Sunday, May 23, 2010


From the get-go Stark County's new dog warden Reagan Tetrault is established as a memorable person.

How's that?

Pronouncing her name is proving to be a challenge to county officials.

But those same county officials (Commissioners Bosley, Ferguson and Meeks) are hoping she becomes memorable for other reasons.  They desperately need her to clean up the mess at the Stark County Dog Pound. 

Recently, the commissioners dismissed Evert Gibson as warden because of their dissatisfaction with how he was managing the facility. 

To replace Gibson, the commissioners asked the Stark County Dog Pound Advisory Board (DPAB) to screen through about 127 applications for the position.  They did, but getting the commissioners to appoint one of the persons on their approved list ended up in a swirl of controversy.

What controversy?

First, despite a seeming okay from commissioners that a member of the DPAB could sit in on the interviews evaporated when DPAB member Steve Swank (a Canton policeman) showed up on the first day of two days of interviews.

Second, word leaked out that the commissioners were about to hire someone who what not on the list of five recommended by the DPAB.

The DPAB membership reaction?

The sent a e-mail protesting the implementation of the hiring process by commissioners and they threatened to resign en masse.  Moreover, they showed up at the meeting at which Ms. Tetreault was hired during which Commissioner Bosley and DPAB member Swank had a bitter exchange with Bosley demanding twice that Swank apologize to the applicant that the commissioners supposedly were going to hire other than Tetrault.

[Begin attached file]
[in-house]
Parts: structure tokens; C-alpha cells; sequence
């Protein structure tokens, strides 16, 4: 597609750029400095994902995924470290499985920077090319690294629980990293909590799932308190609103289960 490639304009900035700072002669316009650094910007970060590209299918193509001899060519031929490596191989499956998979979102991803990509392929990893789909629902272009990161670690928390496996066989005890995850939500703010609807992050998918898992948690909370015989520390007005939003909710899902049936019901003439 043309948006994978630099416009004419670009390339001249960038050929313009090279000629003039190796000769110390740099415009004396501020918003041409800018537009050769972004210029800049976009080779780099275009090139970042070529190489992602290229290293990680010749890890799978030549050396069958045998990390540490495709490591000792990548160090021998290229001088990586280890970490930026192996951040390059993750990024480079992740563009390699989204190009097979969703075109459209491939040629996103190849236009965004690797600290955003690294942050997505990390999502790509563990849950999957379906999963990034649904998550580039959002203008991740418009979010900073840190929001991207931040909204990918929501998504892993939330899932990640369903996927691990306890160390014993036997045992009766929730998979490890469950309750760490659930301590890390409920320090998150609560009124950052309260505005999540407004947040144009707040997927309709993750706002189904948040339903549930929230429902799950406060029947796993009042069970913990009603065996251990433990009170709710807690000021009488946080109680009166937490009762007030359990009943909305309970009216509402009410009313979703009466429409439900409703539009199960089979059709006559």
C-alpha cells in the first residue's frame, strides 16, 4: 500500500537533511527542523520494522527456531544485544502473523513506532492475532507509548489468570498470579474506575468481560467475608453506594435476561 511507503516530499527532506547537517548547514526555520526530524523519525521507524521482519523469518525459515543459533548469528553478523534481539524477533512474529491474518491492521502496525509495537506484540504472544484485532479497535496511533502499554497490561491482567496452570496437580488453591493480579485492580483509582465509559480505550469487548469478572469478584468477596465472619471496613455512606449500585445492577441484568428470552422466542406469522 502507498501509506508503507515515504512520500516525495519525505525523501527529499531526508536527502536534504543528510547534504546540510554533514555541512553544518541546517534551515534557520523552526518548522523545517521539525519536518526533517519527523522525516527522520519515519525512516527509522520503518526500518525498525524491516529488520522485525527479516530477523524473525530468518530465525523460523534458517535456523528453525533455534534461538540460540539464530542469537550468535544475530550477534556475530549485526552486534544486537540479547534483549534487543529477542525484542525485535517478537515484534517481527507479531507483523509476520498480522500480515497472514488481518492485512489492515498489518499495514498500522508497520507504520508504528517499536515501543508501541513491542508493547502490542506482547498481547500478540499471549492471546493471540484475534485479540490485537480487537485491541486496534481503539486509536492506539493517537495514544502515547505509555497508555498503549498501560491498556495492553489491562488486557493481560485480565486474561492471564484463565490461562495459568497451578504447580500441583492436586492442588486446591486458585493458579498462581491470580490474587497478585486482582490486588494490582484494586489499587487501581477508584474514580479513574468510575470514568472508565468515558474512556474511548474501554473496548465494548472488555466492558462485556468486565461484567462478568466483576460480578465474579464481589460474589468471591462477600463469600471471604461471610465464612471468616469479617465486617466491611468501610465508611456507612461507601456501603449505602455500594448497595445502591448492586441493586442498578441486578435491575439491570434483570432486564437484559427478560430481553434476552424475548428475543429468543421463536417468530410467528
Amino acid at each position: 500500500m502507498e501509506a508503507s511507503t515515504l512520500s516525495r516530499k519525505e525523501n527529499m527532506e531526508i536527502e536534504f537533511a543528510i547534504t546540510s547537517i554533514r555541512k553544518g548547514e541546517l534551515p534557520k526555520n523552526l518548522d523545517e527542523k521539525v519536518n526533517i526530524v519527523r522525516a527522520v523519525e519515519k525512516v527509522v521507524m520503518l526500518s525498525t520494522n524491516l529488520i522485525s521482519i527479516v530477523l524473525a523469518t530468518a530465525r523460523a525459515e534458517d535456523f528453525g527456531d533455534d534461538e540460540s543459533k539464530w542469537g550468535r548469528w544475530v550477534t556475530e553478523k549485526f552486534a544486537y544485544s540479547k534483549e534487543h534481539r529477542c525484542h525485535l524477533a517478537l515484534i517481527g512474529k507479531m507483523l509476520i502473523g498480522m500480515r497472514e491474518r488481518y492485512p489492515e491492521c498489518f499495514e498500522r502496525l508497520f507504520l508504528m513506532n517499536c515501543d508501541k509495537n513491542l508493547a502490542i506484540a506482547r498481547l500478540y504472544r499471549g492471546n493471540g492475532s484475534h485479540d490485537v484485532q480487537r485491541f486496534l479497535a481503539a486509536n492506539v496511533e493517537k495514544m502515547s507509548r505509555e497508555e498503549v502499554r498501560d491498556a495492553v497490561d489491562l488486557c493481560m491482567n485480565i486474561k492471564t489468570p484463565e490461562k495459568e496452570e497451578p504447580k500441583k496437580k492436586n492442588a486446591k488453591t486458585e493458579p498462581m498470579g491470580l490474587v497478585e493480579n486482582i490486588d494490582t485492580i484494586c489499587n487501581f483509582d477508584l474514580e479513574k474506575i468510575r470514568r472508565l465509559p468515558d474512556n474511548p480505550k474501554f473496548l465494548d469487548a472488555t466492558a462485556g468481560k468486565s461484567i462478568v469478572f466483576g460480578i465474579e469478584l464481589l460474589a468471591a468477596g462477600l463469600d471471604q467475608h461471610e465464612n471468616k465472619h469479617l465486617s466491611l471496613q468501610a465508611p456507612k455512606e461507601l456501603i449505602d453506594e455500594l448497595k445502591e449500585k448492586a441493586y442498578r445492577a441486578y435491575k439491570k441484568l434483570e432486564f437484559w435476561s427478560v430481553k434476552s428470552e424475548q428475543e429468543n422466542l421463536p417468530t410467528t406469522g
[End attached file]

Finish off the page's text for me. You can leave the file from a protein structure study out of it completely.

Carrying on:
Accordingly, this who situation bears watching.

You can be sure that Warden Tetrault (beginning Monday, May 24th) will be under intense scrutiny from all quarters:  the commissioners, the Animal Coalition, the DPAB, the Friends of the Pound as well as all other stakeholders in the care of Stark County dogs.

And Tetrault has precious little time to establish herself as being the best choice of all 127 applicants.  One-hundred-twenty days (four months) may seem like a long time, but given the long term and grievous problems at the pound, it isn't.  It's not that she has to solve these problems within 120 days, however, she will have had to convince all the stakeholders that she is on the right track and is making significant progress.

One of the commissioners has told The Report that if she isn't, she will be let go at the end of the probationary period and the commissioners will reconsider who serves as dog warden.

As promised in the title to this blog, here is a video presentation of Dog Warden Tetreault at the Animial Coalition's quarterly meeting held this past Wednesday.

No comments: